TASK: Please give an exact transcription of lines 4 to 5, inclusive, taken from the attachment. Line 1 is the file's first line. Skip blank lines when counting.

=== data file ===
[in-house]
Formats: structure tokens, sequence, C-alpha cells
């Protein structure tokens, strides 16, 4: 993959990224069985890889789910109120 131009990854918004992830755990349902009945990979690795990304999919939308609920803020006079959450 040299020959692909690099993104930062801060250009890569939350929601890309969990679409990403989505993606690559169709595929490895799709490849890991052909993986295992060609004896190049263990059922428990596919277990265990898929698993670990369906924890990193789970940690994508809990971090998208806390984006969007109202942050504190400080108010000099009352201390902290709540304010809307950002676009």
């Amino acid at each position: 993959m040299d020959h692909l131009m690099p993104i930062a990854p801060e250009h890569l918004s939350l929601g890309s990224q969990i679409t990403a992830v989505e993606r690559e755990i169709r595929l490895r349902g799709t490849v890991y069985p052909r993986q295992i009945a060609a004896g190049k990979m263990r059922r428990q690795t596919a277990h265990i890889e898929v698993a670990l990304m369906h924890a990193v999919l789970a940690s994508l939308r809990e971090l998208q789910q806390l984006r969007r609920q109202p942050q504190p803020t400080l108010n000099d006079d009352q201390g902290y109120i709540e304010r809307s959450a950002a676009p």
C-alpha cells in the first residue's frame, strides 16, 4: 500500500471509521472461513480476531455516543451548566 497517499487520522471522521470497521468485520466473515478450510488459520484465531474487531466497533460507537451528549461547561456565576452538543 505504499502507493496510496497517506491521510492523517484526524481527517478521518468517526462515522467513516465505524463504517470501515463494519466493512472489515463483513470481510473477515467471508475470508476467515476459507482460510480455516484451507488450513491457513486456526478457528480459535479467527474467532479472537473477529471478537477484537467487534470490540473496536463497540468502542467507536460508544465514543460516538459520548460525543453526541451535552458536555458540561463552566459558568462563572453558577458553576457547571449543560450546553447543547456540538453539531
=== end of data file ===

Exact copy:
């Amino acid at each position: 993959m040299d020959h692909l131009m690099p993104i930062a990854p801060e250009h890569l918004s939350l929601g890309s990224q969990i679409t990403a992830v989505e993606r690559e755990i169709r595929l490895r349902g799709t490849v890991y069985p052909r993986q295992i009945a060609a004896g190049k990979m263990r059922r428990q690795t596919a277990h265990i890889e898929v698993a670990l990304m369906h924890a990193v999919l789970a940690s994508l939308r809990e971090l998208q789910q806390l984006r969007r609920q109202p942050q504190p803020t400080l108010n000099d006079d009352q201390g902290y109120i709540e304010r809307s959450a950002a676009p």
C-alpha cells in the first residue's frame, strides 16, 4: 500500500471509521472461513480476531455516543451548566 497517499487520522471522521470497521468485520466473515478450510488459520484465531474487531466497533460507537451528549461547561456565576452538543 505504499502507493496510496497517506491521510492523517484526524481527517478521518468517526462515522467513516465505524463504517470501515463494519466493512472489515463483513470481510473477515467471508475470508476467515476459507482460510480455516484451507488450513491457513486456526478457528480459535479467527474467532479472537473477529471478537477484537467487534470490540473496536463497540468502542467507536460508544465514543460516538459520548460525543453526541451535552458536555458540561463552566459558568462563572453558577458553576457547571449543560450546553447543547456540538453539531